Mayor Eric Mikkelson broke a tie vote at a Prairie Village city council committee meeting on Monday to send a proposed drone ordinance to the governing body for final consideration in the coming weeks.
Prairie Village has been looking into whether and how to regulate the use of drones over the city since 2017, when a woman hired a drone pilot to fly a banner over the crowd at the Prairie Village Jazz Festival in hopes of reconnecting with a potential lover interest. That incident, which spooked some in the crowd, combined with a handful of reports about drones of unknown origin hovering over residents’ properties, prompted the city council to look into an ordinance to regulate where and how drones can be operated in the city.
The draft that came before the city council committee of the whole Monday included updates from the early proposed ordinance language the group considered in January. Under the language discussed by the council Monday, the ordinance would prohibit the recreational use of drones:
- in a manner that is “offensive to a reasonable expectation of safety from bodily harm” to a person not involved in the drone’s operation
- over event venues where more than 100 people are gathered, unless the organizer of the event has given consent
- over property the drone operator does not own
- for the purposes of surveillance
- while the operator is under the influence of alcohol or drugs
- if a drone is equipped when any kind of weapon or fireworks.
The ordinance does allow for the operation of drones for “recreational or hobby purposes in a city-owned park so long as the operator and UAV comply with all other requirements.”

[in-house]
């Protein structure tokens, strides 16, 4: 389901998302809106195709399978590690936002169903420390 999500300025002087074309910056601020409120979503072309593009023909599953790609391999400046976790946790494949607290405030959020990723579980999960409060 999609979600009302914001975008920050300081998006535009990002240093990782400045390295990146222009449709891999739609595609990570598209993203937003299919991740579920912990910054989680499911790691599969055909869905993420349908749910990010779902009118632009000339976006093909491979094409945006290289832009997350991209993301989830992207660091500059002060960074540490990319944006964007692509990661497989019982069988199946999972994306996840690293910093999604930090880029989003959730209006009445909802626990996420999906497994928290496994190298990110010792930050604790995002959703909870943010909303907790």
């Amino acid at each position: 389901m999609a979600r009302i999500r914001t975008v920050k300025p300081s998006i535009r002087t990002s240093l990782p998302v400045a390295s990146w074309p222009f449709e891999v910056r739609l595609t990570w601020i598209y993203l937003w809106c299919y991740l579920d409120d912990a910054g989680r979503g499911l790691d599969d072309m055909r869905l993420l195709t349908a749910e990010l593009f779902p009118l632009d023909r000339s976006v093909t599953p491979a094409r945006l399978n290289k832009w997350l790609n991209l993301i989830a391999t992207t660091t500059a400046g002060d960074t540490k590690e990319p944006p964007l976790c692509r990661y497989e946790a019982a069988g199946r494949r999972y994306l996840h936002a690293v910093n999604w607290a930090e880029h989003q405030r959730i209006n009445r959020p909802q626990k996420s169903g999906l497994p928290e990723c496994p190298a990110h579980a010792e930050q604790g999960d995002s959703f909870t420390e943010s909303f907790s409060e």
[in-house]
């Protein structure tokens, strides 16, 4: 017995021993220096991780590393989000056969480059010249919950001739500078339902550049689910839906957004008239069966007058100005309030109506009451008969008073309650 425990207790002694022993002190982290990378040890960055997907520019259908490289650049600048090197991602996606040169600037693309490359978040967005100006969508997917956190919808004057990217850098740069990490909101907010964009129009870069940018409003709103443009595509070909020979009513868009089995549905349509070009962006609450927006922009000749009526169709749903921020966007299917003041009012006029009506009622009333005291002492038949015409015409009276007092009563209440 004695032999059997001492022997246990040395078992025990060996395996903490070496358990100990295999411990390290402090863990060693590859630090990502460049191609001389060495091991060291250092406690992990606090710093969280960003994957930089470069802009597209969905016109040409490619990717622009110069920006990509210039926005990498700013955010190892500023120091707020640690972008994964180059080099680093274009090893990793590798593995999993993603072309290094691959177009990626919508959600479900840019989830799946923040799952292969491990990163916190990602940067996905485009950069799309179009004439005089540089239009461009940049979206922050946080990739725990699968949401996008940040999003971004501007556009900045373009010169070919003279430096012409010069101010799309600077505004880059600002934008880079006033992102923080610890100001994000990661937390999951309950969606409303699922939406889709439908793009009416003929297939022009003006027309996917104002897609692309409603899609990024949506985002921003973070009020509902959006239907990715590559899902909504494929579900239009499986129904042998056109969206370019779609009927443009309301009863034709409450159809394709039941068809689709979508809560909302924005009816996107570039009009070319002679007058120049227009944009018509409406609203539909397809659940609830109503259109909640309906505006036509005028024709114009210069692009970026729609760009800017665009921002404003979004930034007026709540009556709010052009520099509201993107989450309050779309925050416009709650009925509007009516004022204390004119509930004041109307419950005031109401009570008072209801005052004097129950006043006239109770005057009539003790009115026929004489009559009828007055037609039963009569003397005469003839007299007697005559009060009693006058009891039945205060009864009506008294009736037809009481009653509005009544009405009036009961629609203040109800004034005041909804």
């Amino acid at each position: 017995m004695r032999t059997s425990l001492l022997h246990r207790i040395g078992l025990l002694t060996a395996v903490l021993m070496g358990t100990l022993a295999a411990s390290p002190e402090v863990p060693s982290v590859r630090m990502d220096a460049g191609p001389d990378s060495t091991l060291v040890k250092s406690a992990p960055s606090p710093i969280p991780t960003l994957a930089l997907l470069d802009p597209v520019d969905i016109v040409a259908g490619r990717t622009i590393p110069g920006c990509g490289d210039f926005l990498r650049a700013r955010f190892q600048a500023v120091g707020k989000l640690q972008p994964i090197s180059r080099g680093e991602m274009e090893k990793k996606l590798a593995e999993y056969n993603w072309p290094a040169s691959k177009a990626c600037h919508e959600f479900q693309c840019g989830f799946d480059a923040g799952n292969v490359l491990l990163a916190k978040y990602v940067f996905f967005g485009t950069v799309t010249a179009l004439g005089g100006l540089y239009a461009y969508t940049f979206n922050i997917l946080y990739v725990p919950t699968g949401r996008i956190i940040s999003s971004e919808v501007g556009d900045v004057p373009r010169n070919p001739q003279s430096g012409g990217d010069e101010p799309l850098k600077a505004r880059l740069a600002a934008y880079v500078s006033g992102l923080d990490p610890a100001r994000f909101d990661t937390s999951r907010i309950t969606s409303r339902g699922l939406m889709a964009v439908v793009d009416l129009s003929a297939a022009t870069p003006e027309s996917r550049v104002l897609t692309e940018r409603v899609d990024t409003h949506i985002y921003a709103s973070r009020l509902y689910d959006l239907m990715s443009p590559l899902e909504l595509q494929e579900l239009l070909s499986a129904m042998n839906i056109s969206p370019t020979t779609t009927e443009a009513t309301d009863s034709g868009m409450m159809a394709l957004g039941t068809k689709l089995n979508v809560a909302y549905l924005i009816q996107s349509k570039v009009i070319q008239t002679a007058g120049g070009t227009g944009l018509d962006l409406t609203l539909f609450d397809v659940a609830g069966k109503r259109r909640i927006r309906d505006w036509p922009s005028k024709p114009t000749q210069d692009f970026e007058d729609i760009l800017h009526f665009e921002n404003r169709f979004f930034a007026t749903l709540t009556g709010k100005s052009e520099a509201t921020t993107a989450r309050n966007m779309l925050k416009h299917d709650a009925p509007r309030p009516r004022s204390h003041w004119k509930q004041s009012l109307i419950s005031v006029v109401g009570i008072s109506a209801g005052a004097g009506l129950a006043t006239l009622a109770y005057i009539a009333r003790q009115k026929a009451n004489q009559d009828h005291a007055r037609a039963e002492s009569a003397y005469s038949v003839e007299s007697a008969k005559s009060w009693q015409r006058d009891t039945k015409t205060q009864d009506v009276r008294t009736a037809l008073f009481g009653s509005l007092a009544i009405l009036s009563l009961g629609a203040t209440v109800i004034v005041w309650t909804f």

There was widely shared sentiment among members of the council that the city should work to protect the privacy of its residents from intrusion from unmanned aerial vehicles and from potential surveillance. But questions about enforcement continued to prove a sticking point, with a number of councilmembers raising questions about how police would enforce an ordinance when it is so easy for drones to simply fly away before an officer could arrive on the scene.
Violations of the ordinance would be categorized as a Class C misdemeanor, which are punishable by up to a month in jail and a fine up of up $500.
Police Chief Tim Schwartzkopf noted that the ordinance was not something that he believed the department would have reason to use on frequent occasion, though he said he did not see any problems with adding the ordinance to the books.
“Would it be something we could use in our toolbox? Yes. Do I see us using it very often? No,” Schwartzkopf said.
Councilmembers Chad Andrew Herring, Jori Nelson, Tucker Poling, Dan Runion, Ted Odell and Terrence Gallagher voted in favor of advancing the ordinance for final consideration. Councilmembers Serena Schermoly, Ron Nelson, Andrew Wang, Sheila Myers, Brooke Morehead and Courtney McFadden voted against advancing it. Mikkelson cast the tie breaking vote to send it to a council meeting for consideration of final adoption.
Mission Hills became the first city in the Shawnee Mission area to regulate use of drones when it passed an ordinance in 2016.